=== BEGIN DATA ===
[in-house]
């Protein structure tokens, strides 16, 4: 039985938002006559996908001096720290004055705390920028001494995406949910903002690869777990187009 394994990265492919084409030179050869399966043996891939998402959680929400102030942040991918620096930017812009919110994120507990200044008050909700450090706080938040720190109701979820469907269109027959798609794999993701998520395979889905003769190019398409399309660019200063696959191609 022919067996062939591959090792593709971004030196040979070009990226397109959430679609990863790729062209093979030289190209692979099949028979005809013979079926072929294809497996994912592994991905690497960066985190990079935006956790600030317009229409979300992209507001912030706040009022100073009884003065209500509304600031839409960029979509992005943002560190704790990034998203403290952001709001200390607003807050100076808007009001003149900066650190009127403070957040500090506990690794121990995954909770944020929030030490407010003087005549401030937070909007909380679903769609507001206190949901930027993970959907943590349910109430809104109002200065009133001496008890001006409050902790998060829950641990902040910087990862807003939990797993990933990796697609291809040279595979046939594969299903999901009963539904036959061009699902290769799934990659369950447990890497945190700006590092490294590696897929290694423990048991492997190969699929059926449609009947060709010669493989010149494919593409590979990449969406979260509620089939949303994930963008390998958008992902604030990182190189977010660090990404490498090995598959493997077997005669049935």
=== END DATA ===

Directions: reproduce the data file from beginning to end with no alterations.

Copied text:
[in-house]
């Protein structure tokens, strides 16, 4: 039985938002006559996908001096720290004055705390920028001494995406949910903002690869777990187009 394994990265492919084409030179050869399966043996891939998402959680929400102030942040991918620096930017812009919110994120507990200044008050909700450090706080938040720190109701979820469907269109027959798609794999993701998520395979889905003769190019398409399309660019200063696959191609 022919067996062939591959090792593709971004030196040979070009990226397109959430679609990863790729062209093979030289190209692979099949028979005809013979079926072929294809497996994912592994991905690497960066985190990079935006956790600030317009229409979300992209507001912030706040009022100073009884003065209500509304600031839409960029979509992005943002560190704790990034998203403290952001709001200390607003807050100076808007009001003149900066650190009127403070957040500090506990690794121990995954909770944020929030030490407010003087005549401030937070909007909380679903769609507001206190949901930027993970959907943590349910109430809104109002200065009133001496008890001006409050902790998060829950641990902040910087990862807003939990797993990933990796697609291809040279595979046939594969299903999901009963539904036959061009699902290769799934990659369950447990890497945190700006590092490294590696897929290694423990048991492997190969699929059926449609009947060709010669493989010149494919593409590979990449969406979260509620089939949303994930963008390998958008992902604030990182190189977010660090990404490498090995598959493997077997005669049935």